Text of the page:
New Article: Gordon and Perugini, The Politics of Human Shielding

Gordon, Neve, and Nicola Perugini. “The Politics of Human Shielding: On the Resignification of Space and the Constitution of Civilians as Shields in Liberal Wars.” Environment and Planning D: Society and Space (early view; online first).

 

URL: http://dx.doi.org/10.1177/0263775815607478

 
Abstract

In this paper, we use Israel/Palestine as a case study to examine the politics of human shielding, while focusing on the epistemic and political operations through which the deployment of the legal category of human shield legitimizes the use of lethal force. After offering a concise genealogy of human shields in international law, we examine the way Israel used the concept in the 2014 Gaza war by analyzing a series of infographics spread by the IDF on social media. Exposing the connection between the re-signification of space and the constitution of a civilian as a shield, we maintain that the infographics are part of a broader apparatus of discrimination deployed by Israel to frame its violence post hoc in order to claim that this violence was utilized in accordance with international law. We conclude by arguing that the relatively recent appearance of human shields highlights the manifestation of a contemporary political antinomy: human shields have to continue to be considered protected civilians, but since they are considered an integral part of the hostilities they are transformed into killable subjects.

 

 

 

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New Article: Weiss, Humanitarian Sentiment and the Israeli–Palestinian Conflict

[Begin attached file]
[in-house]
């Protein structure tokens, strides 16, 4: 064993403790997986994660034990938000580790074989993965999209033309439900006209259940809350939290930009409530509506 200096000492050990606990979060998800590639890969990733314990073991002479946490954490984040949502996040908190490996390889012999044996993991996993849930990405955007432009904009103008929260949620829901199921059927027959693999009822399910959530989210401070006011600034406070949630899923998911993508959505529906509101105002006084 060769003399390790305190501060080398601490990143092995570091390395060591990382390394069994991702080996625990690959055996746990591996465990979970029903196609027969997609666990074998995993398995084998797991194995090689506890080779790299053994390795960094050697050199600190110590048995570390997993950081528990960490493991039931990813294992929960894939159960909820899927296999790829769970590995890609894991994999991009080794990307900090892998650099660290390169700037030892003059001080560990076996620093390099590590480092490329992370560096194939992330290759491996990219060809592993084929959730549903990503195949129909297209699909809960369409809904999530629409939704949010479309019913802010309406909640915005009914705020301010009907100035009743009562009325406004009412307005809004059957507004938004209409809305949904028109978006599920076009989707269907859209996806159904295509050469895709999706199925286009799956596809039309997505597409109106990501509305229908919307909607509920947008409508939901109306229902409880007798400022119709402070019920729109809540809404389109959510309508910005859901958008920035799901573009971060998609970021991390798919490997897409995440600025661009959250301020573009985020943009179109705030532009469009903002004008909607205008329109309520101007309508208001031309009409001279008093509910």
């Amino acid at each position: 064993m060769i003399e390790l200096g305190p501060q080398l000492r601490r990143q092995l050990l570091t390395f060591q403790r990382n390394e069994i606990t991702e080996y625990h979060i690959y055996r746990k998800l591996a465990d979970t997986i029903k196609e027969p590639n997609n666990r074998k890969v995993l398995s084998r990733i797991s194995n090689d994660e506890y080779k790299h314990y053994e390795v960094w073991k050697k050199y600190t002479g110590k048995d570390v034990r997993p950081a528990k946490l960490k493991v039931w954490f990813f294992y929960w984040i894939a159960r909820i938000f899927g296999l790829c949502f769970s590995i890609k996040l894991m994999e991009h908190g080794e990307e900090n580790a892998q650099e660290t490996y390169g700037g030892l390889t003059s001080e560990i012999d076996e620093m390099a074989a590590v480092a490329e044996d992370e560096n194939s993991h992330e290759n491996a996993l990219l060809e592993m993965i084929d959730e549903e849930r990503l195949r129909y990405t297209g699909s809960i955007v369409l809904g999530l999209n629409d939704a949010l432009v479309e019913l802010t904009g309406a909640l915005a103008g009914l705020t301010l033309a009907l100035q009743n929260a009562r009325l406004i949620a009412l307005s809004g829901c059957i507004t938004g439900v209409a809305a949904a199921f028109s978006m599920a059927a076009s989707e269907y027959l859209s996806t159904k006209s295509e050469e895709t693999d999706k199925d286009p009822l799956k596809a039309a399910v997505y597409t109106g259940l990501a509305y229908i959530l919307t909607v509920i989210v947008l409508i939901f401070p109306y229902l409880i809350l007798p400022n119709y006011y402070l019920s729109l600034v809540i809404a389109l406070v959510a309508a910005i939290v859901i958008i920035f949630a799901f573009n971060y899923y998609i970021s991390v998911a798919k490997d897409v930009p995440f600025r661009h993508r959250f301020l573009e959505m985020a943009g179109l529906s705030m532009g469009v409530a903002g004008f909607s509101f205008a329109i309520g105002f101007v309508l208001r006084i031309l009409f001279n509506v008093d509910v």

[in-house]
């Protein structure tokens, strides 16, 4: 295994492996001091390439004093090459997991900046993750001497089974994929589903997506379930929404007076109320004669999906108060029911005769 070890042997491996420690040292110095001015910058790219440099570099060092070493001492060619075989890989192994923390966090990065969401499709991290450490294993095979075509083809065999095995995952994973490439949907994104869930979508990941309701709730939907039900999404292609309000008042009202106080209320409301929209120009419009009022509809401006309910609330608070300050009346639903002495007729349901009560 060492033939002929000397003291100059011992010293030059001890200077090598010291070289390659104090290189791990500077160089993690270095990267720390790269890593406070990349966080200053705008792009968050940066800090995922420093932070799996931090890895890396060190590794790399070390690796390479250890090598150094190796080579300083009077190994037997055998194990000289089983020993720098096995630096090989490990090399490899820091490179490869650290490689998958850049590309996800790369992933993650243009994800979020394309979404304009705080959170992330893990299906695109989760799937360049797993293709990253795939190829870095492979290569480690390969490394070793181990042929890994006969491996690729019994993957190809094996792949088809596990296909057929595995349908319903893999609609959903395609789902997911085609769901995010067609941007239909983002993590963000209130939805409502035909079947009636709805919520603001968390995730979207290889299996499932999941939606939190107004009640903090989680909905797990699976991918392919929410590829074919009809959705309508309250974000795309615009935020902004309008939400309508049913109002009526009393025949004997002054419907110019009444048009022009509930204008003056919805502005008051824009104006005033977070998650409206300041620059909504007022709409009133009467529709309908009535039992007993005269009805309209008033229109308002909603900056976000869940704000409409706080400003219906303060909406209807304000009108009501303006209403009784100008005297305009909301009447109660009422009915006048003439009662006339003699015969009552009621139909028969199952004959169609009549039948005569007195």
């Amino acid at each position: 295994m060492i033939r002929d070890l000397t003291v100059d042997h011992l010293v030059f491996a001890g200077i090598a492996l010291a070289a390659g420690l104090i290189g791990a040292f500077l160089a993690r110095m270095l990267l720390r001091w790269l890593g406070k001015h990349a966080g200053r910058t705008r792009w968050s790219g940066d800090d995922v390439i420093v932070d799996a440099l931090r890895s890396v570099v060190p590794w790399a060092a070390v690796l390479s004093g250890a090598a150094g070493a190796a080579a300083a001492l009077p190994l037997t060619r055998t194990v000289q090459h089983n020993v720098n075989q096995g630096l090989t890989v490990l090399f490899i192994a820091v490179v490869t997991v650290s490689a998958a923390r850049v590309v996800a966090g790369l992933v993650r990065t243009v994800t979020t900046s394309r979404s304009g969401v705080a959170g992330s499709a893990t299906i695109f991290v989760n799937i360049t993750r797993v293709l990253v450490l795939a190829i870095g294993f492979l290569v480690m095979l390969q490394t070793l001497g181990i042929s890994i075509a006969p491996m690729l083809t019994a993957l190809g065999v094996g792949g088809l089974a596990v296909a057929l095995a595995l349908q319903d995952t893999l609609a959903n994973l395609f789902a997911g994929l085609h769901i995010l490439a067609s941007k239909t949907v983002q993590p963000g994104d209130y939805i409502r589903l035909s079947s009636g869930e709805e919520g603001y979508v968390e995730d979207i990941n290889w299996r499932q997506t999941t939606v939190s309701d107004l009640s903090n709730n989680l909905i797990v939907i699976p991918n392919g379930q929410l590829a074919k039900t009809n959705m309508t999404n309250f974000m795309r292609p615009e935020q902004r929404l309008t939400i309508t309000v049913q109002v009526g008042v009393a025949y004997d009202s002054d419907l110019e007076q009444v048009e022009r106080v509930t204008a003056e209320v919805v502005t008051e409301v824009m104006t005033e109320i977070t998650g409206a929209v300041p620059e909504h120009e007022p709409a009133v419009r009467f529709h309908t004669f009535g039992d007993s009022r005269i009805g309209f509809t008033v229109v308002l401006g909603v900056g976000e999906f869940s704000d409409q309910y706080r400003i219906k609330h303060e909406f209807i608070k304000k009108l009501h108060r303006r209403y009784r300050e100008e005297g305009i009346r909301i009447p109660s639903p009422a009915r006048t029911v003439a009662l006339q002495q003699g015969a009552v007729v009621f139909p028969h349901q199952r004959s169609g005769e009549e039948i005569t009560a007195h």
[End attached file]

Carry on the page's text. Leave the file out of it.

Weiss, Erica. “Provincializing Empathy: Humanitarian Sentiment and the Israeli–Palestinian Conflict.” Anthropological Theory 15.3 (2015): 275-92.

 

URL: http://dx.doi.org/10.1177/1463499614568571

 

Abstract

This article considers the role of the humanitarian sentiment empathy in peace initiatives in the Israeli-Palestine conflict. Recently, a sustained critique of humanitarianism has emerged. While many of these accounts focus on the ethical effects of specific manifestations of humanitarian governance, there is a significant strain criticizing the inherent logical structure of humanitarian empathy, and questioning the innate ability of the humanitarian tradition to understand ethical questions politically. This critique does not resonate with my fieldwork experiences with Jewish Israeli conscientious objectors, who are explicitly inspired by empathetic experiences with Palestinians, and interpret these experiences politically. Thus, following Dipesh Chakrabarty’s example, I suggest that provincializing the humanitarian tradition is a more productive anthropological stance than critique, because it similarly allows us to criticize universal claims and abuses of power, while not subscribing to determinism, and not repudiating our interlocutors’ core ethical beliefs.